Being charged with ‘assault occasioning actual bodily harm’ can have a lasting impact on your life and future.
But with the help of the senior defence team at Sydney Criminal Lawyers, you can fight hard to beat the charges, leaving you free to get your life back on track.
Pleading Not Guilty
To be found guilty of assault occasioning actual bodily harm, the prosecution must prove five things beyond a reasonable doubt:
- That you acted in a way that caused another person to fear immediate and unlawful personal violence OR that you touched another person without their consent;
- That the other person did not consent to your actions
- That you acted either intentionally or recklessly
- That you did not have a lawful excuse for your actions
- That you caused some kind of physical injury that is more than merely transient or trifling – for example, bruises or scratches, OR where you caused some form of serious psychological injury.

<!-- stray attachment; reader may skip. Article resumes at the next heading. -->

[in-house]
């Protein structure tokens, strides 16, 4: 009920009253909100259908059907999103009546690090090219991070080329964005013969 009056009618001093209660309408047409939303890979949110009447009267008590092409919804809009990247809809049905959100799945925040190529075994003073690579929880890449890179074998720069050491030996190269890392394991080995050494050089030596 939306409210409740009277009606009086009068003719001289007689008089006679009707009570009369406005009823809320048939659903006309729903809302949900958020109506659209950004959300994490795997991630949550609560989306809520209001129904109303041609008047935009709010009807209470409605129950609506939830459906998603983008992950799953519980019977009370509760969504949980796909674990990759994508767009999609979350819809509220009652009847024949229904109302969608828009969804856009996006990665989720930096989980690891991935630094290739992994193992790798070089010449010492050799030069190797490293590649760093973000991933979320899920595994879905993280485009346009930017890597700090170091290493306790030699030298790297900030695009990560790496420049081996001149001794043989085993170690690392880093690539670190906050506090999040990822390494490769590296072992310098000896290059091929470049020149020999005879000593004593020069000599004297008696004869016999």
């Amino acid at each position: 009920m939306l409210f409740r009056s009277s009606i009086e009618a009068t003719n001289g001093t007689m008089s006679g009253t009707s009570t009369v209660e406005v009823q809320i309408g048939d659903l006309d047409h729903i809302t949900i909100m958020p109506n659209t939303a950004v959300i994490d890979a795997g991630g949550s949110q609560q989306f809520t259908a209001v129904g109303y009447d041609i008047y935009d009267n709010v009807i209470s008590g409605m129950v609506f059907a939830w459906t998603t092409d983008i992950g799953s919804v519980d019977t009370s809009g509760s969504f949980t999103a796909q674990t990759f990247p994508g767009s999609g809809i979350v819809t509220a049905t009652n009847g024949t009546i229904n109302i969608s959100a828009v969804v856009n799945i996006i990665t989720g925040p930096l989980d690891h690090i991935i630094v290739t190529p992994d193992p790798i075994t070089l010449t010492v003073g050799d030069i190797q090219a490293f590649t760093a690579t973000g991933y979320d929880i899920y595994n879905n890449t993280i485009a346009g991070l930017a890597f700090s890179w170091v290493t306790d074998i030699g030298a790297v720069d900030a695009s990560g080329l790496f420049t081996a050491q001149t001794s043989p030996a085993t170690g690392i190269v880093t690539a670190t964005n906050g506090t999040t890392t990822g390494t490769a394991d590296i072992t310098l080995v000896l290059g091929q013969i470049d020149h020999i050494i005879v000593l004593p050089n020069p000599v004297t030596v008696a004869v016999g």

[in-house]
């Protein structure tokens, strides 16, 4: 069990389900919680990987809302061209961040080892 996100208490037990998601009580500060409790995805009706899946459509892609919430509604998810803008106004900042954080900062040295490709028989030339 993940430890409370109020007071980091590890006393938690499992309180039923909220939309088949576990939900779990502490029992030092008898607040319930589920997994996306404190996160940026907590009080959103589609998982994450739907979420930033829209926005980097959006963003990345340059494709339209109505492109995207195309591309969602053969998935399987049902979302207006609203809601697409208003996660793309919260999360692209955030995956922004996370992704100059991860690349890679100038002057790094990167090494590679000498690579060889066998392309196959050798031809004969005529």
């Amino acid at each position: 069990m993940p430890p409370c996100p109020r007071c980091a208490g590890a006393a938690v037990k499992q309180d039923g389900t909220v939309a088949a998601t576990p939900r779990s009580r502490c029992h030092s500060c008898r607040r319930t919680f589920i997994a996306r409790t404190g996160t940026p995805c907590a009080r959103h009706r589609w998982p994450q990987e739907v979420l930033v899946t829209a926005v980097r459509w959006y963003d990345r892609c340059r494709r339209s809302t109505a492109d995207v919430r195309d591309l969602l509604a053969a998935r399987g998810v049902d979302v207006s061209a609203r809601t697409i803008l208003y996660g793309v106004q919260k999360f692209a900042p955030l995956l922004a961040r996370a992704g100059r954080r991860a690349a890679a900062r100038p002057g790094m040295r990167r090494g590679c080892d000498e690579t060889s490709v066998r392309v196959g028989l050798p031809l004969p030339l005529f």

If you feel that the prosecution will not be able to prove any one of these factors, our specialist criminal lawyers can give you the strongest possible defence against the charges by presenting evidence to disprove the prosecution case.
Our expert lawyers have years of experience winning ‘assault occasioning actual bodily harm’ cases and will raise all possible defences to present your case in the most positive light, for example:
- Where you were acting in self-defence
- Where you were threatened or coerced into assaulting another person (duress)
- Where it was necessary to prevent serious injury or danger (necessity)
- Lawful Correction
- Where consent was given to the touching (consent)